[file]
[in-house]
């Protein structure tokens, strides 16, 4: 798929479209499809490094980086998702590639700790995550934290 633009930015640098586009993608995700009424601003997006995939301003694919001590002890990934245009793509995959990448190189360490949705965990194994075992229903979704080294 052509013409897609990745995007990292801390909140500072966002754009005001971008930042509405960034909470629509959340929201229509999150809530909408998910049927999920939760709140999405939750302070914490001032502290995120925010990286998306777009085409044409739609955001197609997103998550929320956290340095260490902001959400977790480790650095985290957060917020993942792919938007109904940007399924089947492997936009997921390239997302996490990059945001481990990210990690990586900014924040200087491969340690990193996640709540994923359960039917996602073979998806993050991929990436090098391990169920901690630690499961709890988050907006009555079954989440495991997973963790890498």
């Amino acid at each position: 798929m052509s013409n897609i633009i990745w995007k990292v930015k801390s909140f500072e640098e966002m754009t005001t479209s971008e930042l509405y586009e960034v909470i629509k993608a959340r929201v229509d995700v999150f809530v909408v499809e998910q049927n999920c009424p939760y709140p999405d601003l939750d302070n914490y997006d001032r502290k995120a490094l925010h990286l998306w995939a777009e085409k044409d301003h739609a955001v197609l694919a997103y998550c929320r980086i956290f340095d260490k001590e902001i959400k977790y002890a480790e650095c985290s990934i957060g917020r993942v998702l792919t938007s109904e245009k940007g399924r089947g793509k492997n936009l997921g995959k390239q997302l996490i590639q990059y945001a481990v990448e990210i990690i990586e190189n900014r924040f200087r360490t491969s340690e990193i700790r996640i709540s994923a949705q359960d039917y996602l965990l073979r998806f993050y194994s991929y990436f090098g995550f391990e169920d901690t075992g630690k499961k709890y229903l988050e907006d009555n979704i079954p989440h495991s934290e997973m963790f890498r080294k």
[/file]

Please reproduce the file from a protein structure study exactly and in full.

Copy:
[in-house]
């Protein structure tokens, strides 16, 4: 798929479209499809490094980086998702590639700790995550934290 633009930015640098586009993608995700009424601003997006995939301003694919001590002890990934245009793509995959990448190189360490949705965990194994075992229903979704080294 052509013409897609990745995007990292801390909140500072966002754009005001971008930042509405960034909470629509959340929201229509999150809530909408998910049927999920939760709140999405939750302070914490001032502290995120925010990286998306777009085409044409739609955001197609997103998550929320956290340095260490902001959400977790480790650095985290957060917020993942792919938007109904940007399924089947492997936009997921390239997302996490990059945001481990990210990690990586900014924040200087491969340690990193996640709540994923359960039917996602073979998806993050991929990436090098391990169920901690630690499961709890988050907006009555079954989440495991997973963790890498």
């Amino acid at each position: 798929m052509s013409n897609i633009i990745w995007k990292v930015k801390s909140f500072e640098e966002m754009t005001t479209s971008e930042l509405y586009e960034v909470i629509k993608a959340r929201v229509d995700v999150f809530v909408v499809e998910q049927n999920c009424p939760y709140p999405d601003l939750d302070n914490y997006d001032r502290k995120a490094l925010h990286l998306w995939a777009e085409k044409d301003h739609a955001v197609l694919a997103y998550c929320r980086i956290f340095d260490k001590e902001i959400k977790y002890a480790e650095c985290s990934i957060g917020r993942v998702l792919t938007s109904e245009k940007g399924r089947g793509k492997n936009l997921g995959k390239q997302l996490i590639q990059y945001a481990v990448e990210i990690i990586e190189n900014r924040f200087r360490t491969s340690e990193i700790r996640i709540s994923a949705q359960d039917y996602l965990l073979r998806f993050y194994s991929y990436f090098g995550f391990e169920d901690t075992g630690k499961k709890y229903l988050e907006d009555n979704i079954p989440h495991s934290e997973m963790f890498r080294k």